Gen Y Spoils Brands.

Last year when I read that BMW was going to use front-wheel drive to propel the 1 Series, I was astounded. A FWD BMW is sacrilege. I’d been reading that BMW’s have been getting heavier, softer and worse to drive in many of my car magazines for a quite some time and as a happy driver of an old BMW I was fearful for the future of the brand that I trust. Peter M. De Lorenzo’s latest rant speaks on the how Mercedes-Benz and BMW are putting their brand equity on the line to attract new buyers with cheap cars that aren’t in line with their philosophies. To be considered a driver’s car BMW simply can’t have FWD. And sure, I recognize that fuel economy is important, but the move away from their characteristic inline 6 engines to power the base models in our market worries me as well. I’ve always thought of Mercedez-Benz as the ideal Teutonic luxury barge, but with coming models that will be priced competitively with some downmarket brands, I don’t know if I will be able to hold this image in my mind. There is the possibility that there will be a dichotomy within the brands between desirable models and undesirable models, but who wants that. If I were BMW I certainly wouldn’t.


http://www.autoextremist.com/current/2013/5/6/we-are-not-scion-thank-goodness.html

 

3 comments to Gen Y Spoils Brands.

  • asher

    I find it highly unlikely that a brand quality “dichotomy” can exist–as we have seen before in the case of Ford and Chrysler, when you sacrifice the quality of your high-end brand(s) (for Ford, Jaguar, Lincoln, etc) to make them more competitive, you sacrifice the “high-end” label itself. You are right that BMW is heading down this road, but with any luck and a little hindsight they will reverse this trend before it becomes a permanent liability to the corporation.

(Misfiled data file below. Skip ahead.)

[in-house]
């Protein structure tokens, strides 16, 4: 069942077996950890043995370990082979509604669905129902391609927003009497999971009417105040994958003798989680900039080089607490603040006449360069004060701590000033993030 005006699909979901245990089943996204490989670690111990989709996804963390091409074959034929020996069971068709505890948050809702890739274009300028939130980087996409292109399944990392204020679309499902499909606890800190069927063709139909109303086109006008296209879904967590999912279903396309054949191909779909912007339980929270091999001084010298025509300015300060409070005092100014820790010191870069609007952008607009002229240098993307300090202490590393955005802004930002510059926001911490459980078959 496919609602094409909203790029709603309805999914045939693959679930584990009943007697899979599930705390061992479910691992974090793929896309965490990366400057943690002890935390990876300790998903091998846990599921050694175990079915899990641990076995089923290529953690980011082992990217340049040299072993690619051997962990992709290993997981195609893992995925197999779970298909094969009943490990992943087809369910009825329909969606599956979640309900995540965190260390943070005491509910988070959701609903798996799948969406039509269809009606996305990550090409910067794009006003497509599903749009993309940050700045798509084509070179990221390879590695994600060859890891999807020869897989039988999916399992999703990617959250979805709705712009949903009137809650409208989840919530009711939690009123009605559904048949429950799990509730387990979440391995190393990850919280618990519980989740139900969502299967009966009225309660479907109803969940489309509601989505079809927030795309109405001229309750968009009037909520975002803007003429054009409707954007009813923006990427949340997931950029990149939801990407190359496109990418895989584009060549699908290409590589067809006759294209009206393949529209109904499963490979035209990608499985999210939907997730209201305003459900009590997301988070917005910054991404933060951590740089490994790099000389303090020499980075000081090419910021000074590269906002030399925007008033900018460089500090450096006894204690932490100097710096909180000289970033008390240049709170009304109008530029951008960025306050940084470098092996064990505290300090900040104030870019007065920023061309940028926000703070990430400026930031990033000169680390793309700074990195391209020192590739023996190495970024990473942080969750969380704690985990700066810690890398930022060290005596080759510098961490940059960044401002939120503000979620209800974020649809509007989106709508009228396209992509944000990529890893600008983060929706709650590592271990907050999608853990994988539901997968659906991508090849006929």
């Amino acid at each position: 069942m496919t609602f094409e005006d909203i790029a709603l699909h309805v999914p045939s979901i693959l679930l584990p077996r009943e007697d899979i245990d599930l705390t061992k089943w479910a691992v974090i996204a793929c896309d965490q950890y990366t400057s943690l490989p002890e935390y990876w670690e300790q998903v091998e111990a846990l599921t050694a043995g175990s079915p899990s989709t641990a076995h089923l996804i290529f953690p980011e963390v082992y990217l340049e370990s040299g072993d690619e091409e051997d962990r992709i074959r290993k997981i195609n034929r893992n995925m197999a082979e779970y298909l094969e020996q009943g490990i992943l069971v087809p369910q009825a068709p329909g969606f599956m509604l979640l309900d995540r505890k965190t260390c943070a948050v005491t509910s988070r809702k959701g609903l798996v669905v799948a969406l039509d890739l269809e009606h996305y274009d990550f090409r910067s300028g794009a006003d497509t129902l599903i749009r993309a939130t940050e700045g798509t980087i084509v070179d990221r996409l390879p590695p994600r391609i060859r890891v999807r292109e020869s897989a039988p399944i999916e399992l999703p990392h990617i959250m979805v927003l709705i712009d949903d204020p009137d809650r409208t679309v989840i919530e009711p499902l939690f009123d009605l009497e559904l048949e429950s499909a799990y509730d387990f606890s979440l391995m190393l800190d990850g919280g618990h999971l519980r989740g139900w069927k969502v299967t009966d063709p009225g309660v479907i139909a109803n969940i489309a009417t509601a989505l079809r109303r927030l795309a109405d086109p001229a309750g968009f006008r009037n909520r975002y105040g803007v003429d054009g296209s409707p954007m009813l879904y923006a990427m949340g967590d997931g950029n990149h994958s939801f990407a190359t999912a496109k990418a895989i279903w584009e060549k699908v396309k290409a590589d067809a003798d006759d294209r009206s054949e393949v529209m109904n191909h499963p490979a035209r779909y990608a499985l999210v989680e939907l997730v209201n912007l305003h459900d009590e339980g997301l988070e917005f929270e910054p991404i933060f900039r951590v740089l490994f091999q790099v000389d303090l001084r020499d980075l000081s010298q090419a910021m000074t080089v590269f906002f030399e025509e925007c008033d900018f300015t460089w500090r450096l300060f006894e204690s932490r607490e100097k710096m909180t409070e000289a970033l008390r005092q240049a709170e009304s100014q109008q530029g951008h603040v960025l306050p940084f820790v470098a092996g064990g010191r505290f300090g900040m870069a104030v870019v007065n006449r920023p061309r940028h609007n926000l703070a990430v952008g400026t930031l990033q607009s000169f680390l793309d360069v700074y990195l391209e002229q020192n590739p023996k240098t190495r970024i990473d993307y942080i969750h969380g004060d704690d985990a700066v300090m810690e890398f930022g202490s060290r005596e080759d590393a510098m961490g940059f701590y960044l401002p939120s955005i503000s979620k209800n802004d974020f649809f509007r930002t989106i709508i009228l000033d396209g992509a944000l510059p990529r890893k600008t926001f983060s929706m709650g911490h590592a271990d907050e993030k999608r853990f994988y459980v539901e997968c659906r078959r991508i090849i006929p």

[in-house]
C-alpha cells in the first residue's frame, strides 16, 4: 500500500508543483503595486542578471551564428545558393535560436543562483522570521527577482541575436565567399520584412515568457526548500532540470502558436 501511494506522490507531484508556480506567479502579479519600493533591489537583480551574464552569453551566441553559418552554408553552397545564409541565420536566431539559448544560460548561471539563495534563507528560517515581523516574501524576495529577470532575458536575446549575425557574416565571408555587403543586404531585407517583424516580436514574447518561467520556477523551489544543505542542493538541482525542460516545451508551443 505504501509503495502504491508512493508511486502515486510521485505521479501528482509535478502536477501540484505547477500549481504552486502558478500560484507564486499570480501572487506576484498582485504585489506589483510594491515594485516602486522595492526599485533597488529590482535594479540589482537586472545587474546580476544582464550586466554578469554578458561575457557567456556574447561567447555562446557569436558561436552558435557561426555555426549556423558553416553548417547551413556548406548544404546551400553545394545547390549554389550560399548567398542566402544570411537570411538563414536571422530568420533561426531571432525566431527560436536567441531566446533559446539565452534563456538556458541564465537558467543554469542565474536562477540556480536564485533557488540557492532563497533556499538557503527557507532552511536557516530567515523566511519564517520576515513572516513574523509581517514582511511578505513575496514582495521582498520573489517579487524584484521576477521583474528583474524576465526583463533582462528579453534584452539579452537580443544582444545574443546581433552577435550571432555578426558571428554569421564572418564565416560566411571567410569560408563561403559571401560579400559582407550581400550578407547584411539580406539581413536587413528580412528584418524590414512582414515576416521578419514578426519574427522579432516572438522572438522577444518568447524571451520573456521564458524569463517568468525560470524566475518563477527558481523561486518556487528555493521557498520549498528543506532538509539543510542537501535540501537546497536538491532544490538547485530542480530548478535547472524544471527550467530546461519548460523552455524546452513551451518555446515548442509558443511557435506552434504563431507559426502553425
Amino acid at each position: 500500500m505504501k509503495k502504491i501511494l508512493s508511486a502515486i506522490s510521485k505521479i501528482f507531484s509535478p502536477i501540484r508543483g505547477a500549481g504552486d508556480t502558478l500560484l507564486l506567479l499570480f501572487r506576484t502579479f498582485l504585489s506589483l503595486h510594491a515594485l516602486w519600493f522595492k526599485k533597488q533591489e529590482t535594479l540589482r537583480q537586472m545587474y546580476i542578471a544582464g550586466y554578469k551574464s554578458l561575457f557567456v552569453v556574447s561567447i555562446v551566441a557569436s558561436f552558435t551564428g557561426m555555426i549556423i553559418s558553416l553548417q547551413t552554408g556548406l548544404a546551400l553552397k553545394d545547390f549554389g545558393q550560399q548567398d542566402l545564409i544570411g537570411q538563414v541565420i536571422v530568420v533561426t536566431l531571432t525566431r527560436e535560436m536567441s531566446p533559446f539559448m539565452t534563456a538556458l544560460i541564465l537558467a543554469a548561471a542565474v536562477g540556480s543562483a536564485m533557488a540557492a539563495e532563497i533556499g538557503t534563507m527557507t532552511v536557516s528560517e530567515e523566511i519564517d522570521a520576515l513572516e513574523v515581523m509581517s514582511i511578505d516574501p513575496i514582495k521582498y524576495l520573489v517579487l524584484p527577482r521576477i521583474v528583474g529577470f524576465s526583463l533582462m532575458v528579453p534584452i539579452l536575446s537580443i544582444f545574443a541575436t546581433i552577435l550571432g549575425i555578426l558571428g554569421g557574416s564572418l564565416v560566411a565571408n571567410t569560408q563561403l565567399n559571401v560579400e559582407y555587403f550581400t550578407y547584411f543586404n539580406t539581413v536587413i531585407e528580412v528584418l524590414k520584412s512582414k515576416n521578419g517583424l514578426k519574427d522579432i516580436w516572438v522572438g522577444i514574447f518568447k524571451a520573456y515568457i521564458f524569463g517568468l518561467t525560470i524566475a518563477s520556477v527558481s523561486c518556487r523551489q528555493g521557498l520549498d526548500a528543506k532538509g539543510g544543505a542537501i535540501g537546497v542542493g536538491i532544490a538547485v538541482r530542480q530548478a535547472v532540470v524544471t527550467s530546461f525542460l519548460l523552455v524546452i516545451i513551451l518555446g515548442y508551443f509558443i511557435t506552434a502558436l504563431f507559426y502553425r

• Ah, but the Mini is a BMW, and it’s FWD isn’t it? The smaller the car, the more it makes sense.

    Separately, BMW is big into turbos because it allows smaller engines at no sacrifice in power. Dual-stage turbos with electronic wastegate controls are now available, and for large diesels there are now 3-stage turbos.

    That doesn’t mean they’ll continue to emphasize driving. After all, the number of consumers who can really tell the difference is pretty small, and if you’re stuck in stop-and-go traffic in Beijing all you need is a put-put engine and … status. So maybe the smart strategy is to expand your market, which may mean creating cars that are easier/safer to drive and that won’t incur stiff fines for failing to meet fuel efficiency standards.

  • oliver

    I recognize that FWD has advantages at the expense of its added complexity. You can shove more stuff in a smaller space and have more cabin room for passengers, however there are numerous reasons why I feel that BMW shouldn’t adopt it. Unless creatively engineered, it leads to a front heavy weight distribution, which is very undesirable for handling. Often the transversely mounted engines and transmissions prevent the front wheels from turning as much providing a poor turning radius. Powerful FWD cars usually have problems with torque steer. And when you accelerate all the weight is taken off of the wheels of consequence.

    Turbo technology has been progressing astoundingly. The elimination of turbolag is important to the Efficient Dynamics philosophy; you can get a direct sporty feel with more powere at lower revs with less fuel consumption. And that is great, but the I6 engine is beautiful from a mechanical standpoint. It is the only cylinder arrangement aside from boxer engines and V12 (which are really just two I6’s stuck togeather) that produce no vibrations and require no counterweighting.

    If BMW continues getting away from RWD and mechanical beauty, the brand won’t mean anything to me anymore. And when I, one day, perhaps decide to buy a new car I’ll defect to another make, if there are any left that care about such concerns.

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